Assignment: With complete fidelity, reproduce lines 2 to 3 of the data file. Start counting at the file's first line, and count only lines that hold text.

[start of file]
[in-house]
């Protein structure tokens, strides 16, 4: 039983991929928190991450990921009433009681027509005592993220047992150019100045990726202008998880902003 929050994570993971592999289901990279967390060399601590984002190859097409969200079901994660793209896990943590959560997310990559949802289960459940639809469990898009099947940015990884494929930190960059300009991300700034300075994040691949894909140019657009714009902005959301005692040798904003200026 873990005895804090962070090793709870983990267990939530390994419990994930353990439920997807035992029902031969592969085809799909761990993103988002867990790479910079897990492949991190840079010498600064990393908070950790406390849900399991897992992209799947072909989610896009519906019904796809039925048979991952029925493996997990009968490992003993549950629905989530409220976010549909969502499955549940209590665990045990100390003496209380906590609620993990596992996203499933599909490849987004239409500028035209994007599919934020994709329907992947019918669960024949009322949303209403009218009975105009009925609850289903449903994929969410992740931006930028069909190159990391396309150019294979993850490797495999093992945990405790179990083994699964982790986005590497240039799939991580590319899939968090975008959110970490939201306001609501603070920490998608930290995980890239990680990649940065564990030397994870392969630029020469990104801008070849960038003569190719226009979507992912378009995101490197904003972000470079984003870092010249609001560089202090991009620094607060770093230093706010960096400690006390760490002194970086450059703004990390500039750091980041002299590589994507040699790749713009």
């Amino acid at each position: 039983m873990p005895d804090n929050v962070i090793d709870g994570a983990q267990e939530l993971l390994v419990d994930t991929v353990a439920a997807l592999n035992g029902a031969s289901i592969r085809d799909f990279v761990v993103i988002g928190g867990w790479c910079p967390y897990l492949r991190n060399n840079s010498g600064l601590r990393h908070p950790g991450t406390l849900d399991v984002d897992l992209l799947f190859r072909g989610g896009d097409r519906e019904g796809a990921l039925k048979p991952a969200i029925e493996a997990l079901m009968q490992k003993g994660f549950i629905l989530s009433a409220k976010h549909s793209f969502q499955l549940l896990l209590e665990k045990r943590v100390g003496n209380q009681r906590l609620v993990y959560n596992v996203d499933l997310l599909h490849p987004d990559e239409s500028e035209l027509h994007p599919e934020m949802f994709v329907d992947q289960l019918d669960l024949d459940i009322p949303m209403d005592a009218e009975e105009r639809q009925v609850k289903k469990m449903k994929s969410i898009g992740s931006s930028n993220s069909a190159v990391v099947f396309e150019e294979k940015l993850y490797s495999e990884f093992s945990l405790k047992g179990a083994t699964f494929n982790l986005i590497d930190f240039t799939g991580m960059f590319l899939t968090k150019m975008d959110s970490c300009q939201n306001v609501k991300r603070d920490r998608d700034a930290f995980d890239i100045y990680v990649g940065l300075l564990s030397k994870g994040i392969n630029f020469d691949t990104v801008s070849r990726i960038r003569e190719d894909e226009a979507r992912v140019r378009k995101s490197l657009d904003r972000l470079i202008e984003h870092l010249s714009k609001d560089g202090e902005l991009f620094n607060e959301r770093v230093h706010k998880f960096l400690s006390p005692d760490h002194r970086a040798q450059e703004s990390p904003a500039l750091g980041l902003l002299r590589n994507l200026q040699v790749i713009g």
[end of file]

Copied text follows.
């Protein structure tokens, strides 16, 4: 039983991929928190991450990921009433009681027509005592993220047992150019100045990726202008998880902003 929050994570993971592999289901990279967390060399601590984002190859097409969200079901994660793209896990943590959560997310990559949802289960459940639809469990898009099947940015990884494929930190960059300009991300700034300075994040691949894909140019657009714009902005959301005692040798904003200026 873990005895804090962070090793709870983990267990939530390994419990994930353990439920997807035992029902031969592969085809799909761990993103988002867990790479910079897990492949991190840079010498600064990393908070950790406390849900399991897992992209799947072909989610896009519906019904796809039925048979991952029925493996997990009968490992003993549950629905989530409220976010549909969502499955549940209590665990045990100390003496209380906590609620993990596992996203499933599909490849987004239409500028035209994007599919934020994709329907992947019918669960024949009322949303209403009218009975105009009925609850289903449903994929969410992740931006930028069909190159990391396309150019294979993850490797495999093992945990405790179990083994699964982790986005590497240039799939991580590319899939968090975008959110970490939201306001609501603070920490998608930290995980890239990680990649940065564990030397994870392969630029020469990104801008070849960038003569190719226009979507992912378009995101490197904003972000470079984003870092010249609001560089202090991009620094607060770093230093706010960096400690006390760490002194970086450059703004990390500039750091980041002299590589994507040699790749713009």
């Amino acid at each position: 039983m873990p005895d804090n929050v962070i090793d709870g994570a983990q267990e939530l993971l390994v419990d994930t991929v353990a439920a997807l592999n035992g029902a031969s289901i592969r085809d799909f990279v761990v993103i988002g928190g867990w790479c910079p967390y897990l492949r991190n060399n840079s010498g600064l601590r990393h908070p950790g991450t406390l849900d399991v984002d897992l992209l799947f190859r072909g989610g896009d097409r519906e019904g796809a990921l039925k048979p991952a969200i029925e493996a997990l079901m009968q490992k003993g994660f549950i629905l989530s009433a409220k976010h549909s793209f969502q499955l549940l896990l209590e665990k045990r943590v100390g003496n209380q009681r906590l609620v993990y959560n596992v996203d499933l997310l599909h490849p987004d990559e239409s500028e035209l027509h994007p599919e934020m949802f994709v329907d992947q289960l019918d669960l024949d459940i009322p949303m209403d005592a009218e009975e105009r639809q009925v609850k289903k469990m449903k994929s969410i898009g992740s931006s930028n993220s069909a190159v990391v099947f396309e150019e294979k940015l993850y490797s495999e990884f093992s945990l405790k047992g179990a083994t699964f494929n982790l986005i590497d930190f240039t799939g991580m960059f590319l899939t968090k150019m975008d959110s970490c300009q939201n306001v609501k991300r603070d920490r998608d700034a930290f995980d890239i100045y990680v990649g940065l300075l564990s030397k994870g994040i392969n630029f020469d691949t990104v801008s070849r990726i960038r003569e190719d894909e226009a979507r992912v140019r378009k995101s490197l657009d904003r972000l470079i202008e984003h870092l010249s714009k609001d560089g202090e902005l991009f620094n607060e959301r770093v230093h706010k998880f960096l400690s006390p005692d760490h002194r970086a040798q450059e703004s990390p904003a500039l750091g980041l902003l002299r590589n994507l200026q040699v790749i713009g």